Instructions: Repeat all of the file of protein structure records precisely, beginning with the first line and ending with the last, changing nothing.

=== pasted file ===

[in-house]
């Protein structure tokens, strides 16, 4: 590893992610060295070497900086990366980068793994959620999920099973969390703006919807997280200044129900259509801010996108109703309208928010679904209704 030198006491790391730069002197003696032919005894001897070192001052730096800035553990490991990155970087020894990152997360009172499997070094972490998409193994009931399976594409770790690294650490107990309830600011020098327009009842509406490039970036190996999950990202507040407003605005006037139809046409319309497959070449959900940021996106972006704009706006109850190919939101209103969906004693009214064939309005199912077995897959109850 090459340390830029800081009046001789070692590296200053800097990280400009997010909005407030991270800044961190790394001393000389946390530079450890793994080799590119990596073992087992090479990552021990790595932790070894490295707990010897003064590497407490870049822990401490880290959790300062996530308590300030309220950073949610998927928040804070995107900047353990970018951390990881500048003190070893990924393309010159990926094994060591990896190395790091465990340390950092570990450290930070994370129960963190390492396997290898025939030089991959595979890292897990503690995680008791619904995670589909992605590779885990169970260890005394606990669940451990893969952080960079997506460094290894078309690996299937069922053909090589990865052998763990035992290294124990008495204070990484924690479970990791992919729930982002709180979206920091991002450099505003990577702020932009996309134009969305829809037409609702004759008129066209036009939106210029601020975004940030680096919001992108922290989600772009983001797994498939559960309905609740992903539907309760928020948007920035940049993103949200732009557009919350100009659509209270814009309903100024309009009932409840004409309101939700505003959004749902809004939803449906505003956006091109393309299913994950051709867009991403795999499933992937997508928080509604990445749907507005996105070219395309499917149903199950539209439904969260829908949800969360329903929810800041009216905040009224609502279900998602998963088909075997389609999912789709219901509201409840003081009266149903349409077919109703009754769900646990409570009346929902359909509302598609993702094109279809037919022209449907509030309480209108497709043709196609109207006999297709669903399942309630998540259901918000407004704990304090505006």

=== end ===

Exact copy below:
[in-house]
């Protein structure tokens, strides 16, 4: 590893992610060295070497900086990366980068793994959620999920099973969390703006919807997280200044129900259509801010996108109703309208928010679904209704 030198006491790391730069002197003696032919005894001897070192001052730096800035553990490991990155970087020894990152997360009172499997070094972490998409193994009931399976594409770790690294650490107990309830600011020098327009009842509406490039970036190996999950990202507040407003605005006037139809046409319309497959070449959900940021996106972006704009706006109850190919939101209103969906004693009214064939309005199912077995897959109850 090459340390830029800081009046001789070692590296200053800097990280400009997010909005407030991270800044961190790394001393000389946390530079450890793994080799590119990596073992087992090479990552021990790595932790070894490295707990010897003064590497407490870049822990401490880290959790300062996530308590300030309220950073949610998927928040804070995107900047353990970018951390990881500048003190070893990924393309010159990926094994060591990896190395790091465990340390950092570990450290930070994370129960963190390492396997290898025939030089991959595979890292897990503690995680008791619904995670589909992605590779885990169970260890005394606990669940451990893969952080960079997506460094290894078309690996299937069922053909090589990865052998763990035992290294124990008495204070990484924690479970990791992919729930982002709180979206920091991002450099505003990577702020932009996309134009969305829809037409609702004759008129066209036009939106210029601020975004940030680096919001992108922290989600772009983001797994498939559960309905609740992903539907309760928020948007920035940049993103949200732009557009919350100009659509209270814009309903100024309009009932409840004409309101939700505003959004749902809004939803449906505003956006091109393309299913994950051709867009991403795999499933992937997508928080509604990445749907507005996105070219395309499917149903199950539209439904969260829908949800969360329903929810800041009216905040009224609502279900998602998963088909075997389609999912789709219901509201409840003081009266149903349409077919109703009754769900646990409570009346929902359909509302598609993702094109279809037919022209449907509030309480209108497709043709196609109207006999297709669903399942309630998540259901918000407004704990304090505006």